In 1999, Sony was so sure it was destined to become a Digital Age Disney, it opened its own high-tech amusement park: the Metreon in San Francisco. But what this $85 million "urban entertainment center," with its faux-futuristic architecture, most closely resembled was an exceptionally dull shopping mall. While you may have fed your old-fashioned money into gleaming HAL-9000-like ATMs to get a silver Metreon debit card, you inevitably spent it on the same things you could get cheaper at Target: Discman portable music players, Windows2000 CD-ROMs, and not much else. The novelty didn't last long. However, the Metreon did offer one attraction that was truly unique: the Airtight Garage, a video-game arcade based on the work of French illustrator Jean "Moebius" Giraud.
With its spooky lighting, art deco-industrial piping, and dreamy faces popping out overhead, the Airtight Garage featured original games designed around Moebius characters and settings. It was a grand, doomed venture being undermined by the PlayStation Store directly below it on the first floor—did anyone even go to arcades anymore? Ones with games nobody ever heard of, based on comics by an artist famous everywhere but in the U.S.? At $5 worth of Metreon currency a pop? Well, no.
Whichever Sony executive green-lighted the astounding plan, I applaud his audacity, if not his geographic business sense. In France, this could've been a hit. In San Franscisco, our most "European" of cities, it was a flop from the get-go. The space is currently being converted into a Target, and the Metreon itself is no more.
But perhaps that long-ago Sony executive shared the same sort of artistic faith that Moebius fans invest in his work: that his drawings are visions just waiting to be made real. No matter how fanciful or surreal they may be, his comics come to life with simple, direct lines that make you believe in the intricate details they reveal. Surely, you think, he must have seen these things he recorded. Moebius died last month at the age of 73, yet his imagination can be seen everywhere in our popular culture, in creations far more successful than that lost arcade, even if most Americans aren't aware of his influence.
As a sullen boy stuck on a family vacation in the late '70s, I discovered his comics entirely by accident—looking for escape at the magazine rack of a drug store, I picked up a Heavy Metal magazine. It was a comic book, but one quite unlike any I'd ever seen before.
Superhero comics had never taken hold of me; the only comics I regularly read were in MAD Magazine, and they were usually mocking those same superheroes. Heavy Metal described itself as "The adult illustrated fantasy magazine," and it certainly was just that; inside were bizarre science fiction and fantasy worlds populated with under-dressed Amazon women. (I carefully hid it from my parents). But the drawings I kept returning to were part of a more restrained serialized adventure: "The Airtight Garage of Jerry Cornelius" by Moebius. The story was a bit difficult to follow—more like a fever-dream set in another dimension—but the artwork was so precise, so original that you couldn't help but want to be in those places.
In fact, Heavy Metal was the American reprint of a French magazine (Métal Hurlant) started by Giraud and other illustrators who called themselves "Les Humanoides Associes." It truly changed the world of European comics, creating several generations of artists who have emulated the cinematic styles of Moebius, Philippe Druillet, Caza, Enki Bilal, as well as Americans Bernie Wrightson and Richard Corben. In the U.S., Heavy Metal did create new fans for these artists, and spurred Marvel to start up a more adult imprint to compete with it, Epic Comics (which also reprinted Moebius' comics in paperback books). But in a country where comics are still not quite as revered as in Europe or Asia, Moebius' influence has been more apparent in Hollywood productions. (And I don't mean the Heavy Metal movie.)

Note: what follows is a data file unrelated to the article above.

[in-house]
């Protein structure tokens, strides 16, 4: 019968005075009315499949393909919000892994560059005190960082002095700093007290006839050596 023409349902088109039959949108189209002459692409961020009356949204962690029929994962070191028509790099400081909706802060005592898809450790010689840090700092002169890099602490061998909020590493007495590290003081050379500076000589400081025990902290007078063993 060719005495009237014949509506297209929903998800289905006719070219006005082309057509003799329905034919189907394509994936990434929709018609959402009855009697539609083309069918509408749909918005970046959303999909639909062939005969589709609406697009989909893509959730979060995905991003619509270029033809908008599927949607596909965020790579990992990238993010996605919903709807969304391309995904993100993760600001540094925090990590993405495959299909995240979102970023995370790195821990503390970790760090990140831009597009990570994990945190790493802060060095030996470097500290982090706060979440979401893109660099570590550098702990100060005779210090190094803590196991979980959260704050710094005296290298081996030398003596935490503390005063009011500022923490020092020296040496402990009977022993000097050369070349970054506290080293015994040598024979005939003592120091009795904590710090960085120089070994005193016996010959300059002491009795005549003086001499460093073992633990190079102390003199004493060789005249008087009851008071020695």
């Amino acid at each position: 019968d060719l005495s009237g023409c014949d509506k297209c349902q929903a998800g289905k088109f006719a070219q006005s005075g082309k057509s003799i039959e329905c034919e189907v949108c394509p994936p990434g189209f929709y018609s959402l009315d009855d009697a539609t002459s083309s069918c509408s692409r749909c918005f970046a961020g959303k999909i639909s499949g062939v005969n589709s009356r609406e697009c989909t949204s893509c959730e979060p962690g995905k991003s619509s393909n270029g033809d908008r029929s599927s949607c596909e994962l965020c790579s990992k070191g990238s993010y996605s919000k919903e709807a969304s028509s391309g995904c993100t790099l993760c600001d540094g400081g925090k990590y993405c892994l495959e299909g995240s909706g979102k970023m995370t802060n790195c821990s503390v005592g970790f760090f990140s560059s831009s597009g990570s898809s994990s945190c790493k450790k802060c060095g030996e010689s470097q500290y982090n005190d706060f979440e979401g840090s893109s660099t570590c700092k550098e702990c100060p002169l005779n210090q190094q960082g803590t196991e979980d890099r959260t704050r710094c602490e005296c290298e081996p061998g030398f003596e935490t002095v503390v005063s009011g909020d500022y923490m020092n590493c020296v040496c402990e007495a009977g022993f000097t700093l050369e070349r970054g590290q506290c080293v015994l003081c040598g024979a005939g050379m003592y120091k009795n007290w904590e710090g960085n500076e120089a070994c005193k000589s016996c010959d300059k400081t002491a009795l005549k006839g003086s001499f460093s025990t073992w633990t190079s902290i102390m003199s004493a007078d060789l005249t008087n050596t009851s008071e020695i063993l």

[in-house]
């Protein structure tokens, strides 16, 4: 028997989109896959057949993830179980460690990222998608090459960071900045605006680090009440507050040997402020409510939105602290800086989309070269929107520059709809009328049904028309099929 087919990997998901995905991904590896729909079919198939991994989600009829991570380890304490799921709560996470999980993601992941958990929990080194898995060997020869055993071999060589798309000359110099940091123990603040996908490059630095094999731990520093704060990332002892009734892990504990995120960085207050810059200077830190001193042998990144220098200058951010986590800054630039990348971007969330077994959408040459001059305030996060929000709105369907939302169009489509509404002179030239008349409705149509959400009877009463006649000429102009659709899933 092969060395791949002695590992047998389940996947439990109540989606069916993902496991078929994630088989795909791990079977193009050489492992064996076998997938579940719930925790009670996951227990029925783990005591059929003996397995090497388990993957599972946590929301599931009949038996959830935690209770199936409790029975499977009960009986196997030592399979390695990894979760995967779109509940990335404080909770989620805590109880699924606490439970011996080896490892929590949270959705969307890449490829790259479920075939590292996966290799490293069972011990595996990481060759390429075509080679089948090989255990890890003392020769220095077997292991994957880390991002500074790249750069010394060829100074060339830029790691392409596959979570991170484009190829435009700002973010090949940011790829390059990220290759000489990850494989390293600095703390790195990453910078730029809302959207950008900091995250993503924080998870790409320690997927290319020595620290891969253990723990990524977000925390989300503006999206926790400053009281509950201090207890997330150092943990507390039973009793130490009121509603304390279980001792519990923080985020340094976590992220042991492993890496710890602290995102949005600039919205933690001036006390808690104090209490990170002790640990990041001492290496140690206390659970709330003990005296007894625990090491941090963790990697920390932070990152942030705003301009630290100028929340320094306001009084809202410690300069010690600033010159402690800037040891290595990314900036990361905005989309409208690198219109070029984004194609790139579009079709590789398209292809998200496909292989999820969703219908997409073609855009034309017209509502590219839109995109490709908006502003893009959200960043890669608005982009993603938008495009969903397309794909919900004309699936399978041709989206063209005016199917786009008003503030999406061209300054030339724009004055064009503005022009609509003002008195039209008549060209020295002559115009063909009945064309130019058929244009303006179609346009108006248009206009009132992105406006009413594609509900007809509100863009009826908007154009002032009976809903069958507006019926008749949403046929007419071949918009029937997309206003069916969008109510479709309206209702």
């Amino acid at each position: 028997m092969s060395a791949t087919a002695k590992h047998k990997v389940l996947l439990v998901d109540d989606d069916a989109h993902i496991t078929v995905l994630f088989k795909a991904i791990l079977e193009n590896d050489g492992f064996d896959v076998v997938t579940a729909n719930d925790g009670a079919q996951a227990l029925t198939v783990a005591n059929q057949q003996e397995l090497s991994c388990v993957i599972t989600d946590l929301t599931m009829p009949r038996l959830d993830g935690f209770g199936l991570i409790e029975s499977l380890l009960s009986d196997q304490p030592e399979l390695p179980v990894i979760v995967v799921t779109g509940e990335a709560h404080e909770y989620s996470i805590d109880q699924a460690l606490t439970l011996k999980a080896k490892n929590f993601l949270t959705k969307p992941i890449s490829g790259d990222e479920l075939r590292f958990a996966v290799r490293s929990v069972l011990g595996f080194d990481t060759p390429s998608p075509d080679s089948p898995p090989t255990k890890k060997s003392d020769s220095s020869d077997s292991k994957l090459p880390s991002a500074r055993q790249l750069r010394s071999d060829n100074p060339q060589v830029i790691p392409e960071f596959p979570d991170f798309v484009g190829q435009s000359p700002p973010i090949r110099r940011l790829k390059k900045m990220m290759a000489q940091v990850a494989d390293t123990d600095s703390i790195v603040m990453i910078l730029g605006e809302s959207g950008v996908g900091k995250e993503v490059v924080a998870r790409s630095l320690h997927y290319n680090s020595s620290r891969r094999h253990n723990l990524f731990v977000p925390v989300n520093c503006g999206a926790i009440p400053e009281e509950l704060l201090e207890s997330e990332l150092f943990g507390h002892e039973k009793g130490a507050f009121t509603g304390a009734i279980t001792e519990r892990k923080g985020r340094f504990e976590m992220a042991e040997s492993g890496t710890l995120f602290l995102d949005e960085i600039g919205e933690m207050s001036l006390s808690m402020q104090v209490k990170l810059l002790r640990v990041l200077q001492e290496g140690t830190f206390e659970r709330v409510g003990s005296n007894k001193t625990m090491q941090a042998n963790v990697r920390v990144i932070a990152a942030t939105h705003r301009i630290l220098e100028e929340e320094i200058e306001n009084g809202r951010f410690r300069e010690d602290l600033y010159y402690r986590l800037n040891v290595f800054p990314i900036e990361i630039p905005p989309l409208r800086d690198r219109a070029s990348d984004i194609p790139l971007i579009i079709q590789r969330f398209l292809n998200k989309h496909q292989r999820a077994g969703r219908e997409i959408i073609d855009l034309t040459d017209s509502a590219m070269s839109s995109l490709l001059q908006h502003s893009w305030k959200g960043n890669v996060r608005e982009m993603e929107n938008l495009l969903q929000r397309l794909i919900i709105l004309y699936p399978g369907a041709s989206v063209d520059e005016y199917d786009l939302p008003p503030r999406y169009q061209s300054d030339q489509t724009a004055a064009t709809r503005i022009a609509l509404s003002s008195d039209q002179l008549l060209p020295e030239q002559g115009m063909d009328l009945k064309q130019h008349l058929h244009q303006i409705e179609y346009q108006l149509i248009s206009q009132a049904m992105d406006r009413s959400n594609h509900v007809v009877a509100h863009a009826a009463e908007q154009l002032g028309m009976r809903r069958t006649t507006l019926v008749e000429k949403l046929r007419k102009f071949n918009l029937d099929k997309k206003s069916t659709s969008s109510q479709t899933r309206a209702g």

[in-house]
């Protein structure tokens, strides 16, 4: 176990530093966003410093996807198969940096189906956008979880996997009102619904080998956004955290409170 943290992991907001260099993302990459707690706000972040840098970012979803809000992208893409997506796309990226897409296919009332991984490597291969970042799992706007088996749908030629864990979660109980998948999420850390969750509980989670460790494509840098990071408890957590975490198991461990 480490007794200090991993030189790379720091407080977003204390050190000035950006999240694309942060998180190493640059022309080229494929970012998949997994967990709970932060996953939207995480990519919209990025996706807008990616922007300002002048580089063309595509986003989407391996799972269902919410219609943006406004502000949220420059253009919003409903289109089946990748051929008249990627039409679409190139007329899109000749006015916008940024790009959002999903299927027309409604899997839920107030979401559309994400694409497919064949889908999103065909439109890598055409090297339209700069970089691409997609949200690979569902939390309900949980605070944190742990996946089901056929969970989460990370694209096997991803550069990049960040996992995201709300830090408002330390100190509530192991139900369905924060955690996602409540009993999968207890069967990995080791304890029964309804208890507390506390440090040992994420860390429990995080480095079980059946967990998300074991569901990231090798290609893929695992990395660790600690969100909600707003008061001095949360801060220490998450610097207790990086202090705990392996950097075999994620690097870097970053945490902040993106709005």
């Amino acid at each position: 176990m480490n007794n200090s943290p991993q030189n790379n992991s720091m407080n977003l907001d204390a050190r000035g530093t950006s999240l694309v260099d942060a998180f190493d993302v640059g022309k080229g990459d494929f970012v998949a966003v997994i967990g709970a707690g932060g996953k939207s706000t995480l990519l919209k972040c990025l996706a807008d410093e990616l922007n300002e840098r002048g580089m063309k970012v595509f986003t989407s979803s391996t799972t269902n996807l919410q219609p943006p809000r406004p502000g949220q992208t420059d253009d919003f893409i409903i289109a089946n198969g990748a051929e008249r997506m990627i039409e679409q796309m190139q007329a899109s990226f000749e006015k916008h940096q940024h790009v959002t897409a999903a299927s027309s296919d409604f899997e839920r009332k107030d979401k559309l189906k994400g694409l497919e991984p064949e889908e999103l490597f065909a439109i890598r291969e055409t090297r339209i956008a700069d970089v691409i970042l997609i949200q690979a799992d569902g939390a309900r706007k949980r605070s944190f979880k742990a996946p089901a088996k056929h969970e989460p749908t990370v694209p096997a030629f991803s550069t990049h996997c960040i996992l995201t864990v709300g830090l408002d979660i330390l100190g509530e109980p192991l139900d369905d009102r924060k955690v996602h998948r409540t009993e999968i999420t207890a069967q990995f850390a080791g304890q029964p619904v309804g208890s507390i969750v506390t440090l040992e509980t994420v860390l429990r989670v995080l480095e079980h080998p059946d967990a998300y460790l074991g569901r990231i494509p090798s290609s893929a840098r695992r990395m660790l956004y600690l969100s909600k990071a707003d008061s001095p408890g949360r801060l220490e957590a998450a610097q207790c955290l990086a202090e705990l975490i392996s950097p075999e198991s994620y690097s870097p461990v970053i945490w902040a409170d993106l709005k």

After contributing conceptual drawings to a doomed production of Dune by director Alejandro Jodorowsky, Moebius (along with Ron Cobb, Chris Foss, and H.R. Giger) was hired by Ridley Scott to help visualize Alien. (Those bubble-head space suits are all his). That led to work on the original Tron, The Empire Strikes Back, The Fifth Element, and others. But it was his comics—particularly the wordless Arzach (1973)—that directly influenced some of the most famous creators in anime, including Akira's Katsuhiro Otomo and the masterful Hayao Miyazaki. Miyazaki's first film, Nausicaä of the Valley of the Wind (1984), was based on his own manga of the same name, but the imagery is redolent with Moebius-style scenery. Giraud's visual language has been adopted by so many filmmakers that it's the norm for any stylized vision of the future, from Blade Runner to Avatar.
Sadly, it appears unlikely that U.S. readers will be exposed to his comics again any time soon. Nearly all of his works are out of print in English editions. Those trade paperback collections from Epic were published some 20 years ago, and now start at $100 each from your friendly online sellers. A complicated rights dispute involving Giraud's family appears to be holding up new editions here, as well as a few decades' worth of new Moebius comics, including revisits to his Western adventure Blueberry and the fantastical Arzach, and his seven-volume autobiography, Inside Moebius. To think of all the comic art by new generations of American artists that won't be inspired by Moebius is dispiriting. But let's have faith that those drawings will come to life here again...